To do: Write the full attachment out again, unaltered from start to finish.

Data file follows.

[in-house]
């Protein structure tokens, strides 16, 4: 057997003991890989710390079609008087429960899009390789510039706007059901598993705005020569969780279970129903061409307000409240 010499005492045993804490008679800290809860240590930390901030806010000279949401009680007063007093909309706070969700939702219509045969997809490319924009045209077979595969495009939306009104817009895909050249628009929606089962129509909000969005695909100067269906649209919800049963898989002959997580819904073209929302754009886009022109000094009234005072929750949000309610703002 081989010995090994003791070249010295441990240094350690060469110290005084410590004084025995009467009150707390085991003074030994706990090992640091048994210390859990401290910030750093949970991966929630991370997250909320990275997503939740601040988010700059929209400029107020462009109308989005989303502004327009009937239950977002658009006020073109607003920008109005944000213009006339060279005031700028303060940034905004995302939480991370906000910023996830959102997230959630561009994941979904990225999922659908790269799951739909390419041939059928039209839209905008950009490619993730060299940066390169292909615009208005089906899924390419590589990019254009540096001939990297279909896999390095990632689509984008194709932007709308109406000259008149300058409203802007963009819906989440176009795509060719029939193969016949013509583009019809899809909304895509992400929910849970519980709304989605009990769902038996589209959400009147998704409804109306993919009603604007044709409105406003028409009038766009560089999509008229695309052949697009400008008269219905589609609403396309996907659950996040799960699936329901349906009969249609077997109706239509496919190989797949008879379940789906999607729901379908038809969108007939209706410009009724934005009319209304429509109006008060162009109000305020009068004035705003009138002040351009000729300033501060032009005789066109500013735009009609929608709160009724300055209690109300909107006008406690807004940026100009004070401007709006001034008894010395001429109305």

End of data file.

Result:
[in-house]
């Protein structure tokens, strides 16, 4: 057997003991890989710390079609008087429960899009390789510039706007059901598993705005020569969780279970129903061409307000409240 010499005492045993804490008679800290809860240590930390901030806010000279949401009680007063007093909309706070969700939702219509045969997809490319924009045209077979595969495009939306009104817009895909050249628009929606089962129509909000969005695909100067269906649209919800049963898989002959997580819904073209929302754009886009022109000094009234005072929750949000309610703002 081989010995090994003791070249010295441990240094350690060469110290005084410590004084025995009467009150707390085991003074030994706990090992640091048994210390859990401290910030750093949970991966929630991370997250909320990275997503939740601040988010700059929209400029107020462009109308989005989303502004327009009937239950977002658009006020073109607003920008109005944000213009006339060279005031700028303060940034905004995302939480991370906000910023996830959102997230959630561009994941979904990225999922659908790269799951739909390419041939059928039209839209905008950009490619993730060299940066390169292909615009208005089906899924390419590589990019254009540096001939990297279909896999390095990632689509984008194709932007709308109406000259008149300058409203802007963009819906989440176009795509060719029939193969016949013509583009019809899809909304895509992400929910849970519980709304989605009990769902038996589209959400009147998704409804109306993919009603604007044709409105406003028409009038766009560089999509008229695309052949697009400008008269219905589609609403396309996907659950996040799960699936329901349906009969249609077997109706239509496919190989797949008879379940789906999607729901379908038809969108007939209706410009009724934005009319209304429509109006008060162009109000305020009068004035705003009138002040351009000729300033501060032009005789066109500013735009009609929608709160009724300055209690109300909107006008406690807004940026100009004070401007709006001034008894010395001429109305």